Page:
DOBSON — Supporters of the NC 89 sewer project packed the Surry County Board of Commissioners meeting room Monday night. Many were elated to see the project get the final nod from commissioners, with one project supporter saying “we finally got our project.”
The project will deliver sanitary sewer services along NC 89 to the I-77 and I-74 interchanges, an area where most of the project’s supporters have businesses. With sewer service on its way to the area, many business owners are looking forward to starting their plans for growth.
Talks of running water and sewer lines to the area began as early as 1999, according to project supporters and county staff. Since then, Surry County has weathered an economic down-turn and the loss of a number of large manufacturing companies.
Surry County Board of Commissioners Chairman R.F. “Buck” Golding has stated on a number of occasions that the issue of finances was his reason to oppose the project. Golding was joined in his dissent by Commissioner Eddie Harris. Commissioners Paul Johnson and Jimmy Miller were staunch supporters of the project, and Commissioner Larry Phillips consistently cast a third “yes” vote for the project.
Phillips became the point man for the project after the county received bids for the project from eight different companies, the lowest of which was local Smith-Roe LLC at about $4.9 million. After the bids were presented to commissioners, Phillips asked for the opportunity to conduct an impact study associated with the project.
Eventually, through working with property owners in the area and county staff, Phillips was able to propose a way to fund the project. Since the board’s final 3-2 vote to move forward with the project, Phillips has stated that his vote is a reflection of his biggest campaign promise — economic development.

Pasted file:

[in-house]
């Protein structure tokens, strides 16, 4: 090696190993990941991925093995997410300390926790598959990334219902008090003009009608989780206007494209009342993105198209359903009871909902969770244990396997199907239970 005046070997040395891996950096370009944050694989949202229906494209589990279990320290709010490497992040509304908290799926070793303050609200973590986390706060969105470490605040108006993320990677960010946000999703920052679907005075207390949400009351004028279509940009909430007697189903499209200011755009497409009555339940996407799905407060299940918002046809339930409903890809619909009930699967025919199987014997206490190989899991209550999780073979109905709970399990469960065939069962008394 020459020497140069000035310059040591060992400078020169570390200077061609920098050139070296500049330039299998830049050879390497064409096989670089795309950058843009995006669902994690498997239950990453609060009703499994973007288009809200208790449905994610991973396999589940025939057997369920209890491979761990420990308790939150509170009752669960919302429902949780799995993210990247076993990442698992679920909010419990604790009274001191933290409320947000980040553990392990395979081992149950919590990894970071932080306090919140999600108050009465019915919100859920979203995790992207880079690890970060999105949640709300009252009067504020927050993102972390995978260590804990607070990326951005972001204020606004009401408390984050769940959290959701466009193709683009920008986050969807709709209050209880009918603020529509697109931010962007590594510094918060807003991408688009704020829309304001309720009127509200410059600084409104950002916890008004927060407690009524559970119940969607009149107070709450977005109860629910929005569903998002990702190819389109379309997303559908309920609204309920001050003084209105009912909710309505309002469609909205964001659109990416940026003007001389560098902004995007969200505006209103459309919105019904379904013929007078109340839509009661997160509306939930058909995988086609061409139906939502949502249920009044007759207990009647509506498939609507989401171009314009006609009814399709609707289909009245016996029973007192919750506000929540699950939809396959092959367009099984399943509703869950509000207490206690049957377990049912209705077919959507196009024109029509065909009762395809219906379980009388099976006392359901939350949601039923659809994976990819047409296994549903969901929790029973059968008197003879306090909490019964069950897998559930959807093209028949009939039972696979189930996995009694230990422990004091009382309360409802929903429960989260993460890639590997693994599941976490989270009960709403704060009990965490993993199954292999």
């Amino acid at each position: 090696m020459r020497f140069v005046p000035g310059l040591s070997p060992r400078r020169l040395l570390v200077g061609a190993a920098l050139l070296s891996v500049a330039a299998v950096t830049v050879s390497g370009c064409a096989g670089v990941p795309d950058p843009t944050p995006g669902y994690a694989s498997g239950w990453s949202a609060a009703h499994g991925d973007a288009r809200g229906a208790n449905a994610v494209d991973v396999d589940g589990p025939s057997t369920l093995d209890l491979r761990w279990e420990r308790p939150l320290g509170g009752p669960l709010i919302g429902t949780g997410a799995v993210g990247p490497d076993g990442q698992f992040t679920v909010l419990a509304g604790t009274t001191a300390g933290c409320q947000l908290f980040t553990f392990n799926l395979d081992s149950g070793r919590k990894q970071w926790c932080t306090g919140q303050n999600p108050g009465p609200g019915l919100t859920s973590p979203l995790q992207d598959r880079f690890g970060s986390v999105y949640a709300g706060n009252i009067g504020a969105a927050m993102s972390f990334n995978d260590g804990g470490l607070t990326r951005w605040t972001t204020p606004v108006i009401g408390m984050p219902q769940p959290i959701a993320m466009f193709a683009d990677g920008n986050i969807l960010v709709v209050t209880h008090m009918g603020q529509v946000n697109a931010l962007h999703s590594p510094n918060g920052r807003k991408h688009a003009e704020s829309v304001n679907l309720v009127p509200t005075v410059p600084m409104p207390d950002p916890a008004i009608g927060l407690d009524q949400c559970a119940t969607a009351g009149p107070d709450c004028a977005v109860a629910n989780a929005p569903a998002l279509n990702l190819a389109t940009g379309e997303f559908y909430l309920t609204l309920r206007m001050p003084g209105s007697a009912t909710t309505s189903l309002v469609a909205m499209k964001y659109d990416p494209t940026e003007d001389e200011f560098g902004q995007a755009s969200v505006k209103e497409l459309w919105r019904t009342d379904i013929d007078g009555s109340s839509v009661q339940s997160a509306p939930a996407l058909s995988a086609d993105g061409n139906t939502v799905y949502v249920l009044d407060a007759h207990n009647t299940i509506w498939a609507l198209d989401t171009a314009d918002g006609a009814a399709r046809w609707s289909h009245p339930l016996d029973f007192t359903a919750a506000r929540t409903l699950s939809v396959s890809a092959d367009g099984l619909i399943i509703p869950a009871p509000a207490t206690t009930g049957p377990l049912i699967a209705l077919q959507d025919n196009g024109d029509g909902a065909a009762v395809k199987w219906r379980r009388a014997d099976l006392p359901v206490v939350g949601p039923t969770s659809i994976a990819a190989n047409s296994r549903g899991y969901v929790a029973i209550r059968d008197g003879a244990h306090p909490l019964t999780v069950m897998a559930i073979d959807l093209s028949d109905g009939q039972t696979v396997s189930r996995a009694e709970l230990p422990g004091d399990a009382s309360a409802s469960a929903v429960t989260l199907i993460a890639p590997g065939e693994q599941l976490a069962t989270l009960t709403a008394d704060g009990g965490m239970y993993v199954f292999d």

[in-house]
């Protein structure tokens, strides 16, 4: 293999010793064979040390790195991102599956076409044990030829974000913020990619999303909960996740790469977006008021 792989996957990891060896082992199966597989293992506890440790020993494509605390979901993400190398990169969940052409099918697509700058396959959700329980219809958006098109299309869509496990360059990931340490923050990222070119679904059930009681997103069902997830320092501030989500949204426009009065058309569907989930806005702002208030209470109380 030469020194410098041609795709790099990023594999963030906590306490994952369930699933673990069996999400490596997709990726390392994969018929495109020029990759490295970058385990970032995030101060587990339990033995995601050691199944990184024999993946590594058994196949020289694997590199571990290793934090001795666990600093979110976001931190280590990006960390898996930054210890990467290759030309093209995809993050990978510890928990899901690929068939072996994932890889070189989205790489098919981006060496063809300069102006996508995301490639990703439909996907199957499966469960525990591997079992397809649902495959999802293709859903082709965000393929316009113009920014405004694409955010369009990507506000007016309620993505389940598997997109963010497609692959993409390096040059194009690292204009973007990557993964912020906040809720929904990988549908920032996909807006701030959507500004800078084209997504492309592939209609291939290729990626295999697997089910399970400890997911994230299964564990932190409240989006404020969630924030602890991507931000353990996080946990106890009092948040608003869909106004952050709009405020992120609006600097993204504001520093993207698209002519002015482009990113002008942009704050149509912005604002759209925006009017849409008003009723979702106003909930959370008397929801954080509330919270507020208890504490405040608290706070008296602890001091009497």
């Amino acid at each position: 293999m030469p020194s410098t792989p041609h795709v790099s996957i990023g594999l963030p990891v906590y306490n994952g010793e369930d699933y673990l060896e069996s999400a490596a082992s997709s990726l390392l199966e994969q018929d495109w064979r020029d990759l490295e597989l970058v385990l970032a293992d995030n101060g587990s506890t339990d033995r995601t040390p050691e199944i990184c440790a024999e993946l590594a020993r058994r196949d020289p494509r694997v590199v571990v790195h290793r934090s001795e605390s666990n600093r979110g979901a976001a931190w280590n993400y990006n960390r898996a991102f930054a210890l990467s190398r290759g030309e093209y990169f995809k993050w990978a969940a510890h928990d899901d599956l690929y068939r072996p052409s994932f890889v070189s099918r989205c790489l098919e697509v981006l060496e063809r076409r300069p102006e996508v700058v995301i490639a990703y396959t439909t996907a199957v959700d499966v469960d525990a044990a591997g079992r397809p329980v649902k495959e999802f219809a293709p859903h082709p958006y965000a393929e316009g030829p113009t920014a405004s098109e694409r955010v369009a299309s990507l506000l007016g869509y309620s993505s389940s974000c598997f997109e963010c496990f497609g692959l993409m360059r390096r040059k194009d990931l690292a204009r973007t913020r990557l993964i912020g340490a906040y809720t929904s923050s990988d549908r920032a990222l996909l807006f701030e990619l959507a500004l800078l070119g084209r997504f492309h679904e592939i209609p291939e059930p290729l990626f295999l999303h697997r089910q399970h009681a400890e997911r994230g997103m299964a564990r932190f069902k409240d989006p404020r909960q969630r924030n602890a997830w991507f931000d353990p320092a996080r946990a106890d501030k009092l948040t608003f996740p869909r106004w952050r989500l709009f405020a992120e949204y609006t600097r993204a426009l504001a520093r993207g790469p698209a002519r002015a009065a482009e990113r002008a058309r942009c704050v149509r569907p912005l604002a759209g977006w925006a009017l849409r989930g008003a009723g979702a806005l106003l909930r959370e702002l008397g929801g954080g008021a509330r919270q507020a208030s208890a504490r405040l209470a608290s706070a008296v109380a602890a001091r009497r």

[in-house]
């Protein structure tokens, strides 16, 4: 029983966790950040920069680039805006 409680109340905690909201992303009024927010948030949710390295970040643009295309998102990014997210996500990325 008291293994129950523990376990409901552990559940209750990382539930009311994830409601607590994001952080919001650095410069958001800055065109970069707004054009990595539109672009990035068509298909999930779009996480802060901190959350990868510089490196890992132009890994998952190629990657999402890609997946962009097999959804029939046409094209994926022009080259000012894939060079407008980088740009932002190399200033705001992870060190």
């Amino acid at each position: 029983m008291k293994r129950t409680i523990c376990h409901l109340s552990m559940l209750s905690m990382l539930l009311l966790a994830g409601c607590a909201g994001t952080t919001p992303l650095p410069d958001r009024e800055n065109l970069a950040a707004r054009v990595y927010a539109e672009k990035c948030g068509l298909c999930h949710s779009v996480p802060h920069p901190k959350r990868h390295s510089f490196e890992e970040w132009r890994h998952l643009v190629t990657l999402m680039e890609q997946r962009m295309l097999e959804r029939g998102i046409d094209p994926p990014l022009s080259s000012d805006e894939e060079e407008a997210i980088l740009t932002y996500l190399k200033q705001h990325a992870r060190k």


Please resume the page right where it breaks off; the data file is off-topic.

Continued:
With sewer lines coming to the area property owner Tommy Brintle is preparing to go ahead with a number of projects. Brintle has stated that his truck stop on NC 89 relies on a 20,000 gallon aeration system to treat water prior to dumping it into Stewart’s Creek. In the plan to fund the sewer project, Brintle has pledged more than $103,000.
Brintle said that his business’ reliance on the system put him in a position in which expansion was not an option. One of Brintle’s plans is the addition of a McDonalds fast food resturaunt. Based on figures that Phillips calls low estimates, that McDonalds will net about $1.2 million in annual sales, resulting in $21,600 in sales tax revenue annually.
Brintle’s plans don’t stop at a McDonalds. The property owner also has plans to build a KFC or Taco Bell that would create a similar amount of revenue, according to Phillips. Brintle has also mentioned the building of an urgent care clinic on his property, though that proposed establishment isn’t figured into Phillips report.
There are additional plans for a Dollar General, a travel plaza expansion and an expansion of Beary Country gift shop. A possible expansion of the Circle K on NC 89 could result in more than $43,000 in annual sales tax revenue.
By Phillips’ own admission the figures in the impact study that led to the commissioner’s “yes” vote are conservative in nature. His figures add up the sales tax revenues that could result from 11 possible business ventures in the area and factor only 25 percent of those possible revenues into the equation of paying for the project.
If all 11 projects were to come to fruition, based on Phillips’ numbers, the county could see an annual benefit of nearly $400,000 in increased sales tax revenues.
Phillips called Interstate 77 the county’s “greatest asset” in economic development. Phillips said having water and sewer services, which he says are necessities in attracting new businesses, in the area will help the county’s marketing strategy.
“Down the road, I think a future board will look at this (the sewer project) and say thanks,” commented Phillips. Phillips went on to describe economic development as a partnership between private and public sectors. “They have skin in the game too,” said Phillips in regard to the affected property owners who offered combined monetary pledges of more than $250,000.
With the board’s vote to move the project forward on Monday, property owners who made pledges toward the sewer project’s completion have until June 22 to either pay their pledge in whole or sign promissory notes that would allow the county to collect annual payments toward a pledge over the course of the next ten years.
With Phillips’ motion contingent on the pledges, if all eight property owners have not completed the necessary paperwork or paid in full by June 22 the action of the board will become void, and Smith-Roe’s bid will expire. If that order of events happens, the project would have to be rebid.